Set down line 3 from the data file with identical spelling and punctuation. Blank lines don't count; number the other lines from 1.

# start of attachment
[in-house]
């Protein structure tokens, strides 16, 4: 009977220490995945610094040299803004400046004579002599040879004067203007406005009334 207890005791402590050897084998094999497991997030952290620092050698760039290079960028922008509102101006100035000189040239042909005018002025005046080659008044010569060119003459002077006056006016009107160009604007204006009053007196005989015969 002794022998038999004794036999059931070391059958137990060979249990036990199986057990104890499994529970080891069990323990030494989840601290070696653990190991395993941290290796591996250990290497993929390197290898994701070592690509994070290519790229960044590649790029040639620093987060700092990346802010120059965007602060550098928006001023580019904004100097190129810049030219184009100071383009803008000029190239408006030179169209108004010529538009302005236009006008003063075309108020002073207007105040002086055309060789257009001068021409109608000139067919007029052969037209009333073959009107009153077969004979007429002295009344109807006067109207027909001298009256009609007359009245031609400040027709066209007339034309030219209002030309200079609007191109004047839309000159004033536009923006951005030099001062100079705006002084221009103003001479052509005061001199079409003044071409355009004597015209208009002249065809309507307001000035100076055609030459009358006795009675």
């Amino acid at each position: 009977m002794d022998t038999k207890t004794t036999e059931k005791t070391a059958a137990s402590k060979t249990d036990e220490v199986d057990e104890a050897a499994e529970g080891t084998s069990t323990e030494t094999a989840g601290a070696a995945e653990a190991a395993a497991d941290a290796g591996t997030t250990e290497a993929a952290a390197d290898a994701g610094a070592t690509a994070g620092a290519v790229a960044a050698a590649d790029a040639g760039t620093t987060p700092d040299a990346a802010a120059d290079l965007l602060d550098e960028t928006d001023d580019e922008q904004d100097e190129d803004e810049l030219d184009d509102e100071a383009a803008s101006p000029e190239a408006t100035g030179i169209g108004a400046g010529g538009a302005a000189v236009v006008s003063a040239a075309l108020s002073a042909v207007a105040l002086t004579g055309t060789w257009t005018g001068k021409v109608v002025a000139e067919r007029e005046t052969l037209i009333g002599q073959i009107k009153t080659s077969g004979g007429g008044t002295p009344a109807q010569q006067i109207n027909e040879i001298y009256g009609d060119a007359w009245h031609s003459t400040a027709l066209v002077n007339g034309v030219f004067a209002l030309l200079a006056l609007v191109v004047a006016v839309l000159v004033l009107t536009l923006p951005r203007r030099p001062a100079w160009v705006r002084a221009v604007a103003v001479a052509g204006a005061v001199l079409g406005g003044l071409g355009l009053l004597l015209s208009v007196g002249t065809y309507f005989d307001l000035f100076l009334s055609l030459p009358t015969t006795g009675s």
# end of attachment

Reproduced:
């Amino acid at each position: 009977m002794d022998t038999k207890t004794t036999e059931k005791t070391a059958a137990s402590k060979t249990d036990e220490v199986d057990e104890a050897a499994e529970g080891t084998s069990t323990e030494t094999a989840g601290a070696a995945e653990a190991a395993a497991d941290a290796g591996t997030t250990e290497a993929a952290a390197d290898a994701g610094a070592t690509a994070g620092a290519v790229a960044a050698a590649d790029a040639g760039t620093t987060p700092d040299a990346a802010a120059d290079l965007l602060d550098e960028t928006d001023d580019e922008q904004d100097e190129d803004e810049l030219d184009d509102e100071a383009a803008s101006p000029e190239a408006t100035g030179i169209g108004a400046g010529g538009a302005a000189v236009v006008s003063a040239a075309l108020s002073a042909v207007a105040l002086t004579g055309t060789w257009t005018g001068k021409v109608v002025a000139e067919r007029e005046t052969l037209i009333g002599q073959i009107k009153t080659s077969g004979g007429g008044t002295p009344a109807q010569q006067i109207n027909e040879i001298y009256g009609d060119a007359w009245h031609s003459t400040a027709l066209v002077n007339g034309v030219f004067a209002l030309l200079a006056l609007v191109v004047a006016v839309l000159v004033l009107t536009l923006p951005r203007r030099p001062a100079w160009v705006r002084a221009v604007a103003v001479a052509g204006a005061v001199l079409g406005g003044l071409g355009l009053l004597l015209s208009v007196g002249t065809y309507f005989d307001l000035f100076l009334s055609l030459p009358t015969t006795g009675s």